Moreover, considering that certain existing facilities have an international function, it would be advisable to remove or mitigate barriers to the international movement of confiscated fake goods, for the sake of recycling only. In this way, recycling hubs could be established, with consequent industry development and new job creation.

To this end, effective regional, sub-regional and bi-lateral co-operation agreements should be established, under the supervision of the World

Customs Organization. This would harness the potential of transnational co-operation mechanism to share information on successful methods and techniques, availability of destruction facilities, and so on. Furthermore, the challenges of distance, transport cost and any public perceptions could be tackled more effectively.

When it comes to the disposal of infringing goods through non-commercial channels, such as donations to charities, many questions arise. Issues relate to the unknown provenance of counterfeits, their indefinite (or proven poor) quality and the likelihood of items being reintroduced into commercial channels.

A famous and controversial case concerns the U.S. Customs and Border Protection donation to the Red Cross of previously-seized counterfeit garments and footwear, on the heels of the Category 5 hurricane that wreaked havoc and death upon Florida, Louisiana, and eastern Texas in 2005, without notifying the rightsholders or de-branding any of the goods. As a reaction, brands lobbied Congress – by way of their trade organizations, such as the AntiCounterfeiting Coalition (“IACC”) to ensure that this never happened again. Less than a year later, in March 2006, President George W. Bush signed into the “Stop Counterfeiting in Manufactured Goods Act”, including a provision requiring mandatory destruction of counterfeit goods to the federal criminal counterfeiting statute.

Nonetheless some virtuous examples exist. The British charity HIS Church, for instance, undertakes the de-branding and re-badging of the infringing clothing with the charity’s own brand “His”, and then exports the products as humanitarian aid.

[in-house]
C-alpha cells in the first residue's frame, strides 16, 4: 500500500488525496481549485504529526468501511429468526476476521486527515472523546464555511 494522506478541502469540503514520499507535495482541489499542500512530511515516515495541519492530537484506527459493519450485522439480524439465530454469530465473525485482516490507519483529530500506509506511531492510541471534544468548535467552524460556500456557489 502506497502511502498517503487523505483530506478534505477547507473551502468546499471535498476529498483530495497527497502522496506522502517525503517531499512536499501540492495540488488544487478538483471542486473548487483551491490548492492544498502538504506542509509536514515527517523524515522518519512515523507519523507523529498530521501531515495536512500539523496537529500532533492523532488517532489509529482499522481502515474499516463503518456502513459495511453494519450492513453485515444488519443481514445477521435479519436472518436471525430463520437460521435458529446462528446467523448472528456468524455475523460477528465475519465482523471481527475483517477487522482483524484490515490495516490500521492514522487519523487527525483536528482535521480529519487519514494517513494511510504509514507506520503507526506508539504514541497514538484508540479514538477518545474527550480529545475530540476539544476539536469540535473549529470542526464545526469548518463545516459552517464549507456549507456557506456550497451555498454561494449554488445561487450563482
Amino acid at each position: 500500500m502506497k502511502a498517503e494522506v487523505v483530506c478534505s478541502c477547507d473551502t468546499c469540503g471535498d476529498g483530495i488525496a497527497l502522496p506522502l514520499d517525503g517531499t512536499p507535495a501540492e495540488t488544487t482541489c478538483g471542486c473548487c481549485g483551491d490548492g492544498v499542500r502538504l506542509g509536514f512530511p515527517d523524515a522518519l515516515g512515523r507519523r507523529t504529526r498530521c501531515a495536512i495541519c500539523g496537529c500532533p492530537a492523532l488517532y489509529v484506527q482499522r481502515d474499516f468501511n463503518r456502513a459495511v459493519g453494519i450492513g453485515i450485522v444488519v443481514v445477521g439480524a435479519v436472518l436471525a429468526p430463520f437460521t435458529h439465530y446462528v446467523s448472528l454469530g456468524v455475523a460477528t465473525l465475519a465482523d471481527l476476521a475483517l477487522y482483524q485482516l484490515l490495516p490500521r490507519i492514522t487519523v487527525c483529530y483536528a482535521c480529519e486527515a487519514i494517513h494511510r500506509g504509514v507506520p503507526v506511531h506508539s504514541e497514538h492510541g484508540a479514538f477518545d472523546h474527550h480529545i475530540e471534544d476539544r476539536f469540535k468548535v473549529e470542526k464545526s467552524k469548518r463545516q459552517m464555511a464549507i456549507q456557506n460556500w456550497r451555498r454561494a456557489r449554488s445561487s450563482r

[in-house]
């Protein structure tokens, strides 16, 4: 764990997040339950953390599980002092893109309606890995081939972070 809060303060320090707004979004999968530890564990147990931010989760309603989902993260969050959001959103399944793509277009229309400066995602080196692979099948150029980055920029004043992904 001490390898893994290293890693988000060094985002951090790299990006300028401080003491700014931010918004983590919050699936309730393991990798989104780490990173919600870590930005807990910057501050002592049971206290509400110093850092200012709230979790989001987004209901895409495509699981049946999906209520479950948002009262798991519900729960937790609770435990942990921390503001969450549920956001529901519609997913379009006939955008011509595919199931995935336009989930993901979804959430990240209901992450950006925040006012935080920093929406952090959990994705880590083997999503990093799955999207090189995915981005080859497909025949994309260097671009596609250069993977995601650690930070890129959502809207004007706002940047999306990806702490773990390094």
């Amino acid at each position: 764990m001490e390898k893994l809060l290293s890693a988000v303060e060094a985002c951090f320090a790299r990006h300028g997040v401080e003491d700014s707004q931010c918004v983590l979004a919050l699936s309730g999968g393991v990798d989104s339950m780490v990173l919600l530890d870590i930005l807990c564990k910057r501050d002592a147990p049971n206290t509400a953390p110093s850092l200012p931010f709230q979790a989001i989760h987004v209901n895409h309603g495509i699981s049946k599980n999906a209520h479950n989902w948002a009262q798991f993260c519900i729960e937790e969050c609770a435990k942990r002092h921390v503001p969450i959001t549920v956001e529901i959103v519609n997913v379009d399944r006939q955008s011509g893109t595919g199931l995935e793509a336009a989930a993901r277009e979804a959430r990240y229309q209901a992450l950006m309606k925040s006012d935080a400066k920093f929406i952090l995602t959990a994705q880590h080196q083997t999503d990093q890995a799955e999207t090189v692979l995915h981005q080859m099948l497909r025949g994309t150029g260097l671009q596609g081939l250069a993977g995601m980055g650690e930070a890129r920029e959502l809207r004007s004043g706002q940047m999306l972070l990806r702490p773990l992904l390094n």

Similarly, in some Asian countries such as Philippines, de-branded infringing goods have been used for humanitarian purposes during natural or civil disasters, provided that:

    • They are suitable for donation and do not present a danger to the health and
      well-being of citizens.
    • The rights holder agrees to their donation (this should happen in advance, such as at the time the application for border measure protection is lodged, to avoid undue delays in case of emergencies).
    • Procedures exist to ensure that the goods are used for the approved purpose and not diverted into the channels of commerce.

Finally, should the destruction of infringing goods not be avoidable, it should be taken as an opportunity to reinforce the messages that counterfeiting and piracy are responsible for economic harm and the endangerment of consumer health and safety. Learning from the Asian experiences – where the destruction is attended by prominent politicians, enforcement agencies and rights holders, and advertised on national television, print and social media – destructions should be re-conceived as a tool for educating the society and shaping public attitudes with reference to sustainability.

Wind turbines and sustainability

Photos by Tyler CaseyEyoel Kahssay and Aditya Wardhana on Unsplash